While the ethanol industry may experience modest growth in the next three to five years, very little new greenfield construction is expected. Instead, existing producers are doing all they can to become as efficient as possible while, through CCS—and possibly agricultural carbon accounting—cutting their CI scores in half.

“I don’t think you will see new ethanol plants built because of low-carbon fuel programs, but we will certainly see the facilities remain profitable and competitive because of those programs,” Coye-Huhn says. “What they’re doing with CI scores is amazing. And I can’t think of any other industry in the world that, en masse, is forging together to capture carbon. It’s amazing how they are responding by trying to reduce their carbon scores, and that’s because of these LCFS programs.”

The addition of LCFS programs in Oregon and Washington is aligned with, and adding to, the momentum and interest that California has created over the past decade-plus. For years, market experts have speculated that what California does with clean fuels may ultimately be replicated elsewhere, not just in bordering states but nationwide. Indeed, that could soon be the case. Clean fuel legislation has been attempted in other states like Minnesota (see “Moving Stepwise Toward State Clean Fuel Standards” on page 32) and New Mexico, which have both attempted to take up low-carbon fuel standards.

“We have been working with stakeholders on active bills in three states—Minnesota, New York and New Mexico. None of them passed,” Noyes says. “In New York and Minnesota, the bills didn’t get past their initial introduction. In New Mexico, however, the bill went to a tie on the House floor, falling one vote short.”

To Noyes, seeing an oil and gas state like New Mexico come so close to passing a clean fuels standard—an act that would have required the carbon reduction of its transportation fuels by 20 percent by 2030 and 30 percent by 2040—was a powerful and unexpected near win for biofuels in the Southwest. “We don’t expect to necessarily win bill passage the first time a bill is introduced,” he says. “It takes a lot of work to get legislatures and stakeholders comfortable with the legislation, and to build support and create awareness around the benefits of clean fuel standards. We think we will be back next year in all those states, and other states moving forward.”

At the federal level, the idea of a national LCFS has been floated numerous times, sometimes as policy bolstering the nation’s existing Renewable Fuel Standard, and sometimes as a replacement of the RFS. Industry observers believe these national LCFS efforts are an indication of how much state low-carbon policy structures have gained attention and credibility over time. A national LCFS, however, is considered by some to be a potential quagmire for corn ethanol, and the U.S. biofuel industry more broadly supports the development of state and regional clean fuel standards that complement the current RFS.

Coye-Huhn says regardless of the approach, “the whole ethanol community needs to get behind these LCF programs”—not only on the West Coast but in the Midwest—especially now, as consumer sentiment about biofuels is positive amid record-high gas and diesel prices. “This will create more opportunity and more revenue for farmers, and it will also create green policies that focus more on ethanol,” he says. “Big picture—broad support for policy expansion across the Midwest is needed.”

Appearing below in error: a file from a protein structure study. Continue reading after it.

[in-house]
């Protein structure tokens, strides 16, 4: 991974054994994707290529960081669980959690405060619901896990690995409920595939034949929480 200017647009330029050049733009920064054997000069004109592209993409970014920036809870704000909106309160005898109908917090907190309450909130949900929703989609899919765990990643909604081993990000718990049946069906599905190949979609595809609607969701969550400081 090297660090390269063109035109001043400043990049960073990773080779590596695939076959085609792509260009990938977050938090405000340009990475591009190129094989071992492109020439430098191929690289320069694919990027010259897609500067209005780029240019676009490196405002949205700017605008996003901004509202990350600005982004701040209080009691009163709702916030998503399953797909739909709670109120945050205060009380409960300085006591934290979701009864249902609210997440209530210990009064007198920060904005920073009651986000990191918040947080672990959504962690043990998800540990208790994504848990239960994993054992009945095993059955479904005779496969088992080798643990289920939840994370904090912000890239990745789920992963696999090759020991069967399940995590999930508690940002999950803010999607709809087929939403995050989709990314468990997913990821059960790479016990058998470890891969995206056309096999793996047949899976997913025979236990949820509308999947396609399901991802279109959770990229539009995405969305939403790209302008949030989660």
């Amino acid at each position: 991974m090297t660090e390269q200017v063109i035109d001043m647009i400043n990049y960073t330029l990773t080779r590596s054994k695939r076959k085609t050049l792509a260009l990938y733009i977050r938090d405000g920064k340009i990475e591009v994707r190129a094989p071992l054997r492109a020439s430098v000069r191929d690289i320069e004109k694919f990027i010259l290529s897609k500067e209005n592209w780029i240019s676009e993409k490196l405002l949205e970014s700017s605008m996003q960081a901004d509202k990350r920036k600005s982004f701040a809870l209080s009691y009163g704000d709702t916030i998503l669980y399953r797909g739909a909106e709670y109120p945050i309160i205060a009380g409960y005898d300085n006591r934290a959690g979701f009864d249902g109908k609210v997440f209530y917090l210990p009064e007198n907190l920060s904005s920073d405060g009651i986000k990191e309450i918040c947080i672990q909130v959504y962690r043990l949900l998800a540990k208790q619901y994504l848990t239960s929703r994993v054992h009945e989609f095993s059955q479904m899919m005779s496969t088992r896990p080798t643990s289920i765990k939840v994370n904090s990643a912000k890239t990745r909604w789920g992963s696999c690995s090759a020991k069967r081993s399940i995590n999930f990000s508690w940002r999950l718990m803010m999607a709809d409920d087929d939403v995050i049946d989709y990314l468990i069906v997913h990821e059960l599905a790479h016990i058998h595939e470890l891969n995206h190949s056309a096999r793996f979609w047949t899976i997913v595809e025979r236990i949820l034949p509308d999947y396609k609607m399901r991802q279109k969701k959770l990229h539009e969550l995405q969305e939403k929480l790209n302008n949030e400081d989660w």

A potential flywheel in the development of a Midwest clean fuels standard is carbon capture. Ethanol plant CCS, experts say, could lower each participating biorefinery’s ethanol CI by 20 to 30 points, creating instant new value for grain ethanol shipped into LCFS markets.

“If we can capture carbon, liquify it, put it in pipelines and put it underground, scores go from 60 to 40 [or lower],” Coye-Huhn says. “That’s a huge value.”

On the agricultural side, there’s still a significant avenue of growth available to bring down carbon scores. Coye-Huhn says allowing growers to play a meaningful role in state and regional LCFS programs starts with the monetization of proven low-carbon farming practices. He says the agricultural economy is a massive opportunity to reduce carbon emissions, which includes the reduction of inputs and a focus on preserving soil carbon. Current low-carbon fuel regulations in the U.S. do not enable this type of incentive because quantifying soil carbon sequestration is challenging and still new. But “the technology and will” to make it happen exists, Coye-Huhn says. “The American farmer is creative, resilient and adaptive. They are the original environmentalists and have always cared about the health of their fields and ecosystem,” he says. “We need to include them in this effort to unleash their creativity and potential.”

Grower practices appear to hold the answer to future CI reductions beyond CCS and increased plant efficiency, but Noyes says many looming questions remain. “To what degree are we going to get these programs into Midwestern states,” he asks. “Can we build these programs to benefit precision ag and regenerative ag, both of which keep more carbon in the soil? And, overall, what will benefit farmers the most?”
Author: Melissa Anderson
Contact: [email protected]